By Sora Park
Now tolling at 57 deaths and 684 cases, the plague that had gradually crept over Madagascar for the past three years has been unleashed, according to CNN.
The plague, which consists of two main types–bubonic and pneumonic–erupted after a 31 year old man was found dead on August 31, 2014. There were 31 individuals who came into contact with this man who were later found to be in need of treatment, and four other individuals were found dead.
Both plagues can be treated with antibiotics and can be cured if caught early. However, because the symptoms of these plagues resemble malaria, which is endemic to Madagascar, infected citizens often remain oblivious to their disease, causing death tolls to rise.
The bubonic plague is typically spread by infected fleas carried by rats. The symptoms of this plague includes swollen lymph nodes, coughing, chills, and fevers.
The pneumonic plague develops from the bubonic plague but grows to become much more toxic and more easily transmittable. Coughing is enough to transfer the disease. The pneumonic plague is comparable to a severe lung infection, which leads to chest pain, coughs, and headache. These symptoms often develop seven days after the body is exposed to the infection, with death commonly occurring 12 to 24 hours later.
The plagues have erupted three months before their usual November to March season, causing public education systems to be shut down to prevent their spread. Public events have also been cancelled and protection masks are in high demand.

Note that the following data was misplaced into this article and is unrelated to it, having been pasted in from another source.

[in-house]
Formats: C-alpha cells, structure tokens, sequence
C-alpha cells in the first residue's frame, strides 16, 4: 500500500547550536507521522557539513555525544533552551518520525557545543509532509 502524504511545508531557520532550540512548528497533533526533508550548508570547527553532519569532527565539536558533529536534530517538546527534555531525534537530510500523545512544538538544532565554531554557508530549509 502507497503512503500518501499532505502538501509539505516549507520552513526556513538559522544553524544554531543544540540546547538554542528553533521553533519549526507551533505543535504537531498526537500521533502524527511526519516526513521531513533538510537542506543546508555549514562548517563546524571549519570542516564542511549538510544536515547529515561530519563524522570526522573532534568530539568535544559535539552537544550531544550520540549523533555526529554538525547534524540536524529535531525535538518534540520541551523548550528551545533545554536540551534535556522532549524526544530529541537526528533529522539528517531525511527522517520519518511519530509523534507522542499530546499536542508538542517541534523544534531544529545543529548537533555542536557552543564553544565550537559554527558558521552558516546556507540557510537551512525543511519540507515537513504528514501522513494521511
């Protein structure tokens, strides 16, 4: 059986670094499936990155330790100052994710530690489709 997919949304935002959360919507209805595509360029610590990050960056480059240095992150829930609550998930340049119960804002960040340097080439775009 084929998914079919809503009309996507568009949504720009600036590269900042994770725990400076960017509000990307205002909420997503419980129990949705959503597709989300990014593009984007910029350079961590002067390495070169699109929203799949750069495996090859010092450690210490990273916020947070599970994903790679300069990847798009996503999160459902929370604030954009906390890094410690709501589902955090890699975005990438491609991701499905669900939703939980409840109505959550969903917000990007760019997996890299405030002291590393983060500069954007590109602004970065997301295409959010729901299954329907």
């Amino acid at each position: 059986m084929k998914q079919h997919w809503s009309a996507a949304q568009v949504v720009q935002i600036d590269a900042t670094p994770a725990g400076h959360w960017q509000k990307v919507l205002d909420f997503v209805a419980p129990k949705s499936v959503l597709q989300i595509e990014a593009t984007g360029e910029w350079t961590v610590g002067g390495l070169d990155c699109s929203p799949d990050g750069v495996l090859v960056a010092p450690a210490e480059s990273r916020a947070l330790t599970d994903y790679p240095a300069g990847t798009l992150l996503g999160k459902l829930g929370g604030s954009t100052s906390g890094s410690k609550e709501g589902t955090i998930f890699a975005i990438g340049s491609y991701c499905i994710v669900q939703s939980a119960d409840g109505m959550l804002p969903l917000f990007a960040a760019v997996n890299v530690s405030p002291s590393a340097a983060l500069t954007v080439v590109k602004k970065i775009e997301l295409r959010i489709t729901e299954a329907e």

Because the health care system of Madagascar is poorly equipped and lacks funding, doctors work exposed to the plague, leaving civilians to resort to cheaper medicines instead of visiting the clinic or hospital.
To combat the spread of the plague, international support has been granted by The World Health Organization (WHO), which has donated more than $1.5 million in funding and 1.2 million doses of antibiotics. Furthermore, organizations like the Red Cross have set aside 1,000 volunteers and $1 million to fund a treatment center.
“The situation, as you know, is quite concerning. We’ve seen a doubling of cases over the last week…I think all the lessons learned from Ebola mean that our response needs to be extremely fast in these types of situations, in order to bring an outbreak under control as quickly as possible” Dr. Julie Hall, the Red Cross federation’s Director of Health and Care, said according to the Washington Post.